Text description provided by the architects. Machagua is a country house project destined as a second home located in the town of Cachagua, commune of Zapallar. The project is based 183 km northwest from Santiago on a corner plot of 1075 m2, next to a wetland at a distance of 100 m from “Playa Grande”.
A large volume, sturdy and heavy, is displayed as the first level. It was conceived as a large solid coral stone sculpted and eroded, responding to the needs of the requested spaces and their relation to the surroundings.
This volume runs from north to south articulated in the middle, forming a break where the main entrance of the house is located.
Towards the south lies the public program: living room, dining room, kitchen and service facilities. This area opens up to the west main courtyard and a first terrace level, where the outdoor barbecue and dining area are.
Towards the east, the house closes to give its back to “El Golf” Street, a road with a permanent flow of pedestrians and vehicles.
A large cement slab crosses the ceiling of living and dining rooms, from which large wood beams hang down, incorporating the main lighting of this space. Over this slab there is a second terrace level conceived as a space for relaxing and sunbathing, looking over the main yard and interacting with its immediate surroundings.
The bedrooms face north and their program extends through a great yard divided into a first hard zone where crushed shells and wood railroad ties constitute the ground surface, and a second green vegetal zone that adjoins with the wetland.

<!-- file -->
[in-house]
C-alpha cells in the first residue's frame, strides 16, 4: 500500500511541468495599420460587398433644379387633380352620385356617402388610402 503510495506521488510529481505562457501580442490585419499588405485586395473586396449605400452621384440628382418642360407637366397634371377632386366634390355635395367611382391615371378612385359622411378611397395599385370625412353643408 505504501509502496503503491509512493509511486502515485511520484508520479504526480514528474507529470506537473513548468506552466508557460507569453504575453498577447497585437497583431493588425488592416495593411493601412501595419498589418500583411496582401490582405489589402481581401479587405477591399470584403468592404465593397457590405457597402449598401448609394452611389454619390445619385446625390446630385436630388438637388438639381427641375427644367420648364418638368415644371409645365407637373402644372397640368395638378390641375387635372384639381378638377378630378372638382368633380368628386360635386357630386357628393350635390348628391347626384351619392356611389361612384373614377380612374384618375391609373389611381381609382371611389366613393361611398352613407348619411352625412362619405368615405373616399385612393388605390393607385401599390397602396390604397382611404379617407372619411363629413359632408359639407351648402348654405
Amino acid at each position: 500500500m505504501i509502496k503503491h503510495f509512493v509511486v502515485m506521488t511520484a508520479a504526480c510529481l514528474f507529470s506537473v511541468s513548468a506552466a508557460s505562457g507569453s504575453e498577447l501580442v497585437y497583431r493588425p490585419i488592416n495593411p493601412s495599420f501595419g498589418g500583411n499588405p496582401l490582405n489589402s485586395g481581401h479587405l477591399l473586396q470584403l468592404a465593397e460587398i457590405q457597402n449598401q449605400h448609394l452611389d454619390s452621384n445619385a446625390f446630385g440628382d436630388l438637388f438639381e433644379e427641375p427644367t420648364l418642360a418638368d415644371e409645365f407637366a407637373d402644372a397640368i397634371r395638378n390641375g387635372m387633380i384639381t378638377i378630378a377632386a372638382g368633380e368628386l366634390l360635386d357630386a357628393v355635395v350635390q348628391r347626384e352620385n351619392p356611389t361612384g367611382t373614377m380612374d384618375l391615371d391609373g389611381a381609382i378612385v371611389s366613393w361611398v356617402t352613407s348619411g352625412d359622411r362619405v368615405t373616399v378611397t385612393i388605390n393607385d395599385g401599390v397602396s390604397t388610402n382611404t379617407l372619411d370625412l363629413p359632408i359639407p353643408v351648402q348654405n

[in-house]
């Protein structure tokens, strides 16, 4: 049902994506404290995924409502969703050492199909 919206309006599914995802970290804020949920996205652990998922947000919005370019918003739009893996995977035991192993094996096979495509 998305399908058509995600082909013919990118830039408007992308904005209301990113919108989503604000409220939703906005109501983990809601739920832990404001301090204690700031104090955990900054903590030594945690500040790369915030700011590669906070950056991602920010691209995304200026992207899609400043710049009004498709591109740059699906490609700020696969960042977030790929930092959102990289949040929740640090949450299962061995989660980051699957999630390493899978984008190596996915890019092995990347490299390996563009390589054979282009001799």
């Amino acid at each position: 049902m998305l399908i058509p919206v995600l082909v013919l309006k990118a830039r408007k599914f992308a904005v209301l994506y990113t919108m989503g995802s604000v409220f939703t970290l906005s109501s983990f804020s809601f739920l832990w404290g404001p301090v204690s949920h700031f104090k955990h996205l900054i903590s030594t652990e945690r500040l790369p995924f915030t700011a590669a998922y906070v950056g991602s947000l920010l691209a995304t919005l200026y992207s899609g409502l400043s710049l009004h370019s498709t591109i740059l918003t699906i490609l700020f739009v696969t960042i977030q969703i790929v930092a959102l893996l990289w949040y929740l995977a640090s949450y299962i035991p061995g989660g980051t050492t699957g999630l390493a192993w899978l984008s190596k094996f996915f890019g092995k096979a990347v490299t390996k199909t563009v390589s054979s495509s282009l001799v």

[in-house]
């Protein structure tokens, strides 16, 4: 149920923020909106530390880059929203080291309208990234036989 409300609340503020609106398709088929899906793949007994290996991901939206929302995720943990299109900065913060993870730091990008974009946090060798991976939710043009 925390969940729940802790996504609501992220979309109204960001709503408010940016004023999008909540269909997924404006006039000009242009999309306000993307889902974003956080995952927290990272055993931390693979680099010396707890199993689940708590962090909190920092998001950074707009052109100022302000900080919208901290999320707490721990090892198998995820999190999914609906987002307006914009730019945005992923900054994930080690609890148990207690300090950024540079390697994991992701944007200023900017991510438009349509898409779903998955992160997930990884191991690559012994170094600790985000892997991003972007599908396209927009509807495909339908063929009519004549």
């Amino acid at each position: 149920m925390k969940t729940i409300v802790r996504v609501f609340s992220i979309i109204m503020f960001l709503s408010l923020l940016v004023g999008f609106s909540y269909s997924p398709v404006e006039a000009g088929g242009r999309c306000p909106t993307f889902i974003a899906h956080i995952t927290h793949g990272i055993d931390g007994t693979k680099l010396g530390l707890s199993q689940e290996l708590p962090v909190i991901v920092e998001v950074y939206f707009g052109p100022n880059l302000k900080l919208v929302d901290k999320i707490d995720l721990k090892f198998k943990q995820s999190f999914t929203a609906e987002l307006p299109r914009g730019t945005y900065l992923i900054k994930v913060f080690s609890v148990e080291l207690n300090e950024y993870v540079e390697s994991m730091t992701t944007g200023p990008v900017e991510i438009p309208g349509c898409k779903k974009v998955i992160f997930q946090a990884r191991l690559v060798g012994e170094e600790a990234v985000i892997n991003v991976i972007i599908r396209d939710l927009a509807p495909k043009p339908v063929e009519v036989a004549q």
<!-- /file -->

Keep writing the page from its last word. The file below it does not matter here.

Over the solid stone and bedrooms there is a second volume, smaller and built with a rustic character, completely coated in oak, which houses the master bedroom, including a walk-in closet, ensuite bathroom and private terrace. The north facade of this room opens the view towards the “Tigre Hill”, “Los Cardones Hill” and the Polo Club. The south facade closes to the main yard, allowing privacy.
Over this last volume there is a third terrace level with a 360-degree view, seeking mainly to integrate the sea. A grill placed on a large oak counter piece supporting a top slab made of black stone serves this terrace.
A large outdoor staircase connects the three terrace levels, which connects these spaces, increasing the available surface of outdoor courtyard.
This project merges with the terrain through incisions, cuts and breaks that result in controlled green courtyards, enhancing the interior-exterior relationship.